The Thornton Park space that for a quarter of a century was home to a Dexter’s finally has a new tenant: The 808. Yes, that’s its address on Washington Street but there’s more to it.
First, to recap, Dexter’s sort of imploded after the popular wine bar and cafe with four locations was sold off to different buyers a few years ago. Only the Lake Mary Dexter’s remains. The Winter Park restaurant moved to Ravaudage and renamed itself Dexter’s New Standard, though it seems to have (predictably) dropped the Dexter’s. The Windermere location is now Feather & Quill.
The buyer of the Thornton Park Dexter’s tried to keep it going under that brand and even brought back some old menu favorites. But in October of 2019 it was sold again to a bartender who had worked at Burton’s Bar across the street with plans to open a new, undisclosed concept.
Then 2020 happened. And new owners Todd Ulmer and Wendy Connor have taken over.
Now it’s the 808, which is not only the building’s address but also the area code for Hawaii, and its decor and menu are an homage to the island state.
That means decorations of surfboards hanging about the large space, which was originally a Publix grocery store, a large photo mural of a Hawaiian beach with blue water and mountains beyond, and green fern upholstery on stools that circle the bar that dominates the room and provide seating at the high-top tables.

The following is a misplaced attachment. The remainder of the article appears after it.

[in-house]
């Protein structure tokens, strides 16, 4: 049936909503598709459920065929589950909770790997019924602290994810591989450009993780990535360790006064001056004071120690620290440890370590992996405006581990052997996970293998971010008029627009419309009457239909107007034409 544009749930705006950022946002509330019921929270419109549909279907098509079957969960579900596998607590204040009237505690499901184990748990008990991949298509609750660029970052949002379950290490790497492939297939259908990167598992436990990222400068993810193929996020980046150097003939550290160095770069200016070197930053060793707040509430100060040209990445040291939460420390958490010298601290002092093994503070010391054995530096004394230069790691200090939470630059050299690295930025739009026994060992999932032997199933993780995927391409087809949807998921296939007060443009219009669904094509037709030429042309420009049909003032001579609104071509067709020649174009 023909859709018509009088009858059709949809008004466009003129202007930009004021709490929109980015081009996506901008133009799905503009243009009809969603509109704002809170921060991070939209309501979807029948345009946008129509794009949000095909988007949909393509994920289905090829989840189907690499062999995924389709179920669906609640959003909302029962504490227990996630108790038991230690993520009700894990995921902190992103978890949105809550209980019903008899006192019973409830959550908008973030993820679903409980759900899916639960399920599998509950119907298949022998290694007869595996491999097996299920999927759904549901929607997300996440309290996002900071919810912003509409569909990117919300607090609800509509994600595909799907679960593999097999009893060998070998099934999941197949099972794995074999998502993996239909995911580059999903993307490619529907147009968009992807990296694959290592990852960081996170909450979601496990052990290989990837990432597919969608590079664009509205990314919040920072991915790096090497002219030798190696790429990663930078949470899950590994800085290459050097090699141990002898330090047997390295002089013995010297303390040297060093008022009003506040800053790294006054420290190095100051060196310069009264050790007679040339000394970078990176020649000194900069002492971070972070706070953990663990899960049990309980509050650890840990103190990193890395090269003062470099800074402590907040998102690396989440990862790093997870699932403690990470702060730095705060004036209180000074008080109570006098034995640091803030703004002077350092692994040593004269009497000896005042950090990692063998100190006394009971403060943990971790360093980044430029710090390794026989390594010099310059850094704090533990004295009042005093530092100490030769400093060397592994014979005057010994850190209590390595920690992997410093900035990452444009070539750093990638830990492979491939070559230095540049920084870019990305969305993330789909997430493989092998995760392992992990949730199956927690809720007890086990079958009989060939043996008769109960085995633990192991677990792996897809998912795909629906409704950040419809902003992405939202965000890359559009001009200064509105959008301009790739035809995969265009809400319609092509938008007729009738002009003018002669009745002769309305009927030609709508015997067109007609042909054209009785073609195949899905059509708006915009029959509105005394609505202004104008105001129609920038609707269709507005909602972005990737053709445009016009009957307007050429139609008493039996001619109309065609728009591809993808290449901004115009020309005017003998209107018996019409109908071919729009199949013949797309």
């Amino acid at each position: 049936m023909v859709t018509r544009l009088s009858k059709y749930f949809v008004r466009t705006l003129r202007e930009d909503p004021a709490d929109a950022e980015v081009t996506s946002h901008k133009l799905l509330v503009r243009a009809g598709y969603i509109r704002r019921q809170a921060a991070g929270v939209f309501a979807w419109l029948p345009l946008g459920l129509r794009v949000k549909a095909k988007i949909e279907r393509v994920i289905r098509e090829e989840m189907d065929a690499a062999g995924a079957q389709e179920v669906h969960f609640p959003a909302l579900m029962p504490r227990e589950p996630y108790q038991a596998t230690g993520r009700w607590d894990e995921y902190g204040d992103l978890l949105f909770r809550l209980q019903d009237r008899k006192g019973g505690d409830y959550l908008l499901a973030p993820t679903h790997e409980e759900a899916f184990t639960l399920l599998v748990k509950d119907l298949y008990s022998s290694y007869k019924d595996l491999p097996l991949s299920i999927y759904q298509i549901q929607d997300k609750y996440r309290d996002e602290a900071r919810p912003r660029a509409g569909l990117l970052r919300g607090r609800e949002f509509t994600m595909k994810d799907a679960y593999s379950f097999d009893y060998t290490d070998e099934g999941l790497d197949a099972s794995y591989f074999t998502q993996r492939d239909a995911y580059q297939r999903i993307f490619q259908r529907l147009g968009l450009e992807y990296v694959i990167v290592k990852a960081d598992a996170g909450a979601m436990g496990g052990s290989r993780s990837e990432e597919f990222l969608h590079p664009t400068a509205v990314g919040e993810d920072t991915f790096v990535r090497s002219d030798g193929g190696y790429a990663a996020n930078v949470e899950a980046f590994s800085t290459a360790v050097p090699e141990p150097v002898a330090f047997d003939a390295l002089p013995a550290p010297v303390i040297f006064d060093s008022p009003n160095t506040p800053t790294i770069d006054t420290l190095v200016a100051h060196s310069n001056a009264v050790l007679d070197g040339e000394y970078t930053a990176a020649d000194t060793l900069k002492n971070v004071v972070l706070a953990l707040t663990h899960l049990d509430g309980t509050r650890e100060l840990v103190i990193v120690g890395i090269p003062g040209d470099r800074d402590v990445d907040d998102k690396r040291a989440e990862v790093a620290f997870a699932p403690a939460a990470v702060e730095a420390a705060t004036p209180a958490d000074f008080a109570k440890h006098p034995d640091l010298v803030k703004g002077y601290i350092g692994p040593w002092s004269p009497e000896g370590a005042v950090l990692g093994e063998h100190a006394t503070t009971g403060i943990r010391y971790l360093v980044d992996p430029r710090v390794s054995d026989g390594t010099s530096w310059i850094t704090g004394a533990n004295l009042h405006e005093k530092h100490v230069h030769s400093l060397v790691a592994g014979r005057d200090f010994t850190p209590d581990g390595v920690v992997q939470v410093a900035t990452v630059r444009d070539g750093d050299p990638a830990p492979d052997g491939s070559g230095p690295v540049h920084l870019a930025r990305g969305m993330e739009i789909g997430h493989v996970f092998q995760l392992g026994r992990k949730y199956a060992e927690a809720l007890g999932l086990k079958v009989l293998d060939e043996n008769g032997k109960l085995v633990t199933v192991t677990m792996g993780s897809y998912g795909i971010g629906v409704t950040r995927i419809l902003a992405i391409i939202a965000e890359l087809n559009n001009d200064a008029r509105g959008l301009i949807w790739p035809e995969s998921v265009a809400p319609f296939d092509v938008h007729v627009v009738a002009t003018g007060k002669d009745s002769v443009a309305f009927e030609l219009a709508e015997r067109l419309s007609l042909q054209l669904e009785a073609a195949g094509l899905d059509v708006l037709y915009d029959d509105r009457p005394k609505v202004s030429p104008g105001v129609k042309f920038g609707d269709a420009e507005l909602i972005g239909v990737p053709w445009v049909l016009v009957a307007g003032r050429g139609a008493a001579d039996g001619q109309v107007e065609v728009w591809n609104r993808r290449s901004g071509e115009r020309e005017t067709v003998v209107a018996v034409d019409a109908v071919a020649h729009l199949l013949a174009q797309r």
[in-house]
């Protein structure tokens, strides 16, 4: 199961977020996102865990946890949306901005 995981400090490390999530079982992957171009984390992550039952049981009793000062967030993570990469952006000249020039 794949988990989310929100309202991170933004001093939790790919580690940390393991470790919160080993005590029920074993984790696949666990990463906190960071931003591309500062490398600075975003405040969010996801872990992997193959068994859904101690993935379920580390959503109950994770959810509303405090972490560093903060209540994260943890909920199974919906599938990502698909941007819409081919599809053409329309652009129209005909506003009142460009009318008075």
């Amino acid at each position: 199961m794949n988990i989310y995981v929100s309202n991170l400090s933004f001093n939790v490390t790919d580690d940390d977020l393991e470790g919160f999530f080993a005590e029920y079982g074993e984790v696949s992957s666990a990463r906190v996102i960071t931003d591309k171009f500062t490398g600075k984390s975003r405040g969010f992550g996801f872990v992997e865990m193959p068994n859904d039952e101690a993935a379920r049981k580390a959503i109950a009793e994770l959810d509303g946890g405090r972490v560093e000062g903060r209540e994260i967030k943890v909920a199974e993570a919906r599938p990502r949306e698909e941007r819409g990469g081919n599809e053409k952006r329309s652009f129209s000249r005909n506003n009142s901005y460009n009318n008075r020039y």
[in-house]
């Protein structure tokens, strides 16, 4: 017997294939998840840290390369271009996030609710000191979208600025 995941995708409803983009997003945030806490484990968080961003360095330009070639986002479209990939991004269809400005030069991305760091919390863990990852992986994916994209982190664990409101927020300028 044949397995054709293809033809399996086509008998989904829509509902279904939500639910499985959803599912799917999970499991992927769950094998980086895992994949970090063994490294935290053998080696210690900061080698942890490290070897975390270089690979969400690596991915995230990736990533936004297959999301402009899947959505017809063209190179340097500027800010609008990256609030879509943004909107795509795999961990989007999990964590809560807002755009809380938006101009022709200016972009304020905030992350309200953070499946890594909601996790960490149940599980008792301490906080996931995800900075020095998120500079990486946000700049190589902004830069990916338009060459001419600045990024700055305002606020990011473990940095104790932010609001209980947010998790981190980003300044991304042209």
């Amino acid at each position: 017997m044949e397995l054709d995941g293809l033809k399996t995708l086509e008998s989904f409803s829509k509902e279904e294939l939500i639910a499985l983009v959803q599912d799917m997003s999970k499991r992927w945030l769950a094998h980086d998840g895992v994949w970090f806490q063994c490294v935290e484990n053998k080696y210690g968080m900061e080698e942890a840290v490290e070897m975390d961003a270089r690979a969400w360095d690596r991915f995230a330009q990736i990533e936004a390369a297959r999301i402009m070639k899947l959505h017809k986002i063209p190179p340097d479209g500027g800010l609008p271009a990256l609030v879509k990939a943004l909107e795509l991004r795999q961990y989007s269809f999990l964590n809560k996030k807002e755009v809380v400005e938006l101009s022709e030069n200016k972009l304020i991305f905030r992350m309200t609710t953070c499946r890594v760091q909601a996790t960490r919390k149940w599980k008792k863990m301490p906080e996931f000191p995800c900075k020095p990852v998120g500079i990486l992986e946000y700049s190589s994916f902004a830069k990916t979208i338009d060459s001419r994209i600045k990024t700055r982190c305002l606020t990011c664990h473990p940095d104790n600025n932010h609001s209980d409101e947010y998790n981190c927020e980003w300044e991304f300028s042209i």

For the menu, designed by Daniel Weber, it means poke, kalua pork and, of course, Spam.
I entered grade school the year after Hawaii gained statehood and remember learning from textbooks about the fiftieth state that Hawaiians apparently sat around all day eating a pasty substance called poi with their fingers. Always wanted to try it but have yet to see it on a menu in the continental United States.
Instead we get Spam musubi, which is a fusion food that was likely influenced by the presence of mainland military personnel. It’s sort of a blockish version of Japanese onigiri, with a rectangular pad of rice topped with a grilled slice of the brand-name processed meat and wrapped with a band of nori. The 808’s had a glaze that was like a sweetened soy sauce. It all made for a nice snackable package.
For a main dish, I ordered the two-protein plate lunch, choosing tuna poke and kalua pork from a list. Soy and sesame were the dominant flavors of the tuna, which was cut into sizable cubes and served in one of the four compartments of the tray.
The pork was slathered with a heavy barbecue sauce but otherwise had little other seasoning, which is traditional for kalua pork. Kalua refers to the method of cooking, which usually involves an in-ground pit, which I’m guessing has not been added to the kitchen here.
The lunch platter also came with a mound of rice and a hefty serving of macaroni salad, another traditional Hawaiian dish that is also not poi.
Ulmer and Connor are known entities in downtown and Thornton Park. He has been involved in several restaurants and bars, including Stardust Lounge and Aku Aku Tiki Bar. She operates the Abbey and Mezz venues.
So we may see the 808 become more of a lounge and entertainment venue, but at least one that offers palatable food, too.